I had a quick look on the Internet so see if there was anything I like and I decided there were a couple that fit my situation and with a bit of modification I could make something unique to what I need. The first step was to lay out all my tools on my workbench to see exactly what kind of space I would need and what the dimensions of the storage/stand would be ...

The Milwaukee One Key Impact Driver

milwaukee 18 volt impact driverElectric Power Tools have come a long, long way in the past 50 or so years. I remember being amazed that anyone could invent a power drill that ran on batteries, and I'm just as amazed today to see the latest generation of power tools that you can actually control with your Smartphone, and what WILL be the wave of the future ... crazy!
If you think that this is just a trend, or that this is something you would never use, I think you would be a pleasently surprised as I was. It only took me a couple od days to fall in love with this Impact Driver, it's an amazingly versatile tool.
I have often needed in impact driver but never seemed for it to be a high enough priority in my tool selection to actually get one. I told myself I didn't really need one in my woodworking shop and I could  by without one for the DIY projects that often crop up.

When this tool arrived, the first thing I did was take it out of the box, and with what was present for battery power, of course I tried driving some heavy, long woodsrews into a thick piece of Oak I had. Wow, they powered in with very little effort. What was most noticeable was that the driver does not want to twist out of your hand with torque like an 18 volt drill will do. The impacting mechanism really makes a big difference. Much easier to use, and quicker.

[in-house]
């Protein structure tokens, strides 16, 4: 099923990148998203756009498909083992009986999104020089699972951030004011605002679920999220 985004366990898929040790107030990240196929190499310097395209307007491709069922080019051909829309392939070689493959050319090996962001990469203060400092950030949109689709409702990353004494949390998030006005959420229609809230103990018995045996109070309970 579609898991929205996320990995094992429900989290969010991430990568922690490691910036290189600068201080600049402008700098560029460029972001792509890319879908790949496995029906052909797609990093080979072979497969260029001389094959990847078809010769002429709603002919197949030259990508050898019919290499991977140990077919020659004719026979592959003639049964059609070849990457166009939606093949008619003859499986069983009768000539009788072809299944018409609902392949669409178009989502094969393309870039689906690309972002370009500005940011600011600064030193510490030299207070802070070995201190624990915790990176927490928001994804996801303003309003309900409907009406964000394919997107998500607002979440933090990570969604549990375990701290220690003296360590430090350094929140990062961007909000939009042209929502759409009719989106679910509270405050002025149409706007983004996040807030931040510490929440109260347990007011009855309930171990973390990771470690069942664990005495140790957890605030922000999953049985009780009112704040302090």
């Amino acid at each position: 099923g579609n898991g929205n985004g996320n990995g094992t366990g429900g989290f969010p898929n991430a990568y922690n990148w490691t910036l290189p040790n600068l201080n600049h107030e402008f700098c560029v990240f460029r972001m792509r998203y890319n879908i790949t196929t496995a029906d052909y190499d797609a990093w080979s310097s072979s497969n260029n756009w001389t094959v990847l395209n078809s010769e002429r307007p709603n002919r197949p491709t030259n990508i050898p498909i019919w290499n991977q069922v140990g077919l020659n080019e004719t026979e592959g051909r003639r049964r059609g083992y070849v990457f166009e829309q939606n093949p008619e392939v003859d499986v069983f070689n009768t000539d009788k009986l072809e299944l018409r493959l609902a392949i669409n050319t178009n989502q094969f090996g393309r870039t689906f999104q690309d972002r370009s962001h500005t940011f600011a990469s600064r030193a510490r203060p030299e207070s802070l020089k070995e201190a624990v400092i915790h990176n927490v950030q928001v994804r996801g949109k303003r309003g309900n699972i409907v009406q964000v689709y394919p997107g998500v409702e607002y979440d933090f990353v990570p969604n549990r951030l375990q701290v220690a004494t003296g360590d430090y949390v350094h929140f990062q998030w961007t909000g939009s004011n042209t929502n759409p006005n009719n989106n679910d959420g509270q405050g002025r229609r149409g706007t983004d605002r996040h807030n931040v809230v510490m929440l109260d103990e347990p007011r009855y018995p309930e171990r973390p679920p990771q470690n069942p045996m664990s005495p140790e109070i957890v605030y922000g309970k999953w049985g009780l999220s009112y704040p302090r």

Building a Prototype Dust Hood for Sliding Mitre

sliding mitre dust collectionFor those of you who have chop saws or sliding mitre saws and are not happy with the poor (if any) dust collection capabilities of your system, this article is for you. For other information related to this topic, and to see where I got my inspiration for this project, check out the Forums on - Dust Collection section, to read and see pictures of what others have done.
For my saw, I am for ever cleaning up the dust, and even though it has one of those "industry standard" dust collection socks, that actually do (barely) work. I did not want to build a honking large dust collection hood around the saw, but rather something small that would be efficient in dust collection. I have seen the pictures and read the reports from others who have made similar adaptions so this would be my prototype to see if, and how well something like this would work on my saw.

One of the great things with doing prototyping is that you learn things you might not have otherwise discovered and confirm other things you suspected  ...

Fixing an Air Nailer - 23 Gauge Pinner

23 gauge pinnerPart of being a woodworker is being able to fix, adjust, sharpen and re-utilize. All of these take a certain amount of talent, a little of common sense and a whole lot of self confidence. When ever I find my self embarking on some new repair or method, I always tell myself that whatever I do wrong, it can all get fixed.
And so it was when my inexpensive 23 gauge air pinner died on the first nail on a recent project. The pin jambed in the pinner as it entered the wood and hand to be pulled free. As luck would have it, I have an 18 gauge pinner that finished the job, but that still left me with a broken 23 gauge pinner and the one I seem to use the most because is uses very small, headless pins that once driven into many woods, the nail and hole virtually disappear so it's perfect for temporarily holding pieces together while glue dries and you often don't even need to worry about filling the tiny holes.

Upon putting the pinner back in it's plastic case I noticed there was a spare piston that I had long since forgotten about. There was even 2 Allen Wrenches just the size that fits the pinner, so it looked to me like someone expected this pinner would need to have it's pin-driving-plunger replaced at some point in time. Nice of them to add this component as part of the purchase.